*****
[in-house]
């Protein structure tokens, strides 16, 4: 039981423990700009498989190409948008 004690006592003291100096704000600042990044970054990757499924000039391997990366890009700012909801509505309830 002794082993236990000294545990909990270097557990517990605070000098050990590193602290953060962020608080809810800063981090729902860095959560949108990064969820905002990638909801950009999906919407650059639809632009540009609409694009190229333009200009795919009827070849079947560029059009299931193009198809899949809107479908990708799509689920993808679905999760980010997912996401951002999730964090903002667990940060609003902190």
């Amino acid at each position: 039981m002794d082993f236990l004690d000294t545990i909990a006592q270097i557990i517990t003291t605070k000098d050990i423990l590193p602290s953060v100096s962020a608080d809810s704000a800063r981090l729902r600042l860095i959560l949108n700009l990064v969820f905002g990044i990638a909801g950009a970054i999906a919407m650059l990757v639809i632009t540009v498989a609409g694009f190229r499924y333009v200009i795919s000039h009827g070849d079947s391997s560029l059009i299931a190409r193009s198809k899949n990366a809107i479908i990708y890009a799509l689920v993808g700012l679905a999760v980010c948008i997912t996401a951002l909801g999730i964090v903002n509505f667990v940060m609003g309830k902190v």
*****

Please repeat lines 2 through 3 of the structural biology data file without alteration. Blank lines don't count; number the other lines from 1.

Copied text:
């Protein structure tokens, strides 16, 4: 039981423990700009498989190409948008 004690006592003291100096704000600042990044970054990757499924000039391997990366890009700012909801509505309830 002794082993236990000294545990909990270097557990517990605070000098050990590193602290953060962020608080809810800063981090729902860095959560949108990064969820905002990638909801950009999906919407650059639809632009540009609409694009190229333009200009795919009827070849079947560029059009299931193009198809899949809107479908990708799509689920993808679905999760980010997912996401951002999730964090903002667990940060609003902190």
């Amino acid at each position: 039981m002794d082993f236990l004690d000294t545990i909990a006592q270097i557990i517990t003291t605070k000098d050990i423990l590193p602290s953060v100096s962020a608080d809810s704000a800063r981090l729902r600042l860095i959560l949108n700009l990064v969820f905002g990044i990638a909801g950009a970054i999906a919407m650059l990757v639809i632009t540009v498989a609409g694009f190229r499924y333009v200009i795919s000039h009827g070849d079947s391997s560029l059009i299931a190409r193009s198809k899949n990366a809107i479908i990708y890009a799509l689920v993808g700012l679905a999760v980010c948008i997912t996401a951002l909801g999730i964090v903002n509505f667990v940060m609003g309830k902190v």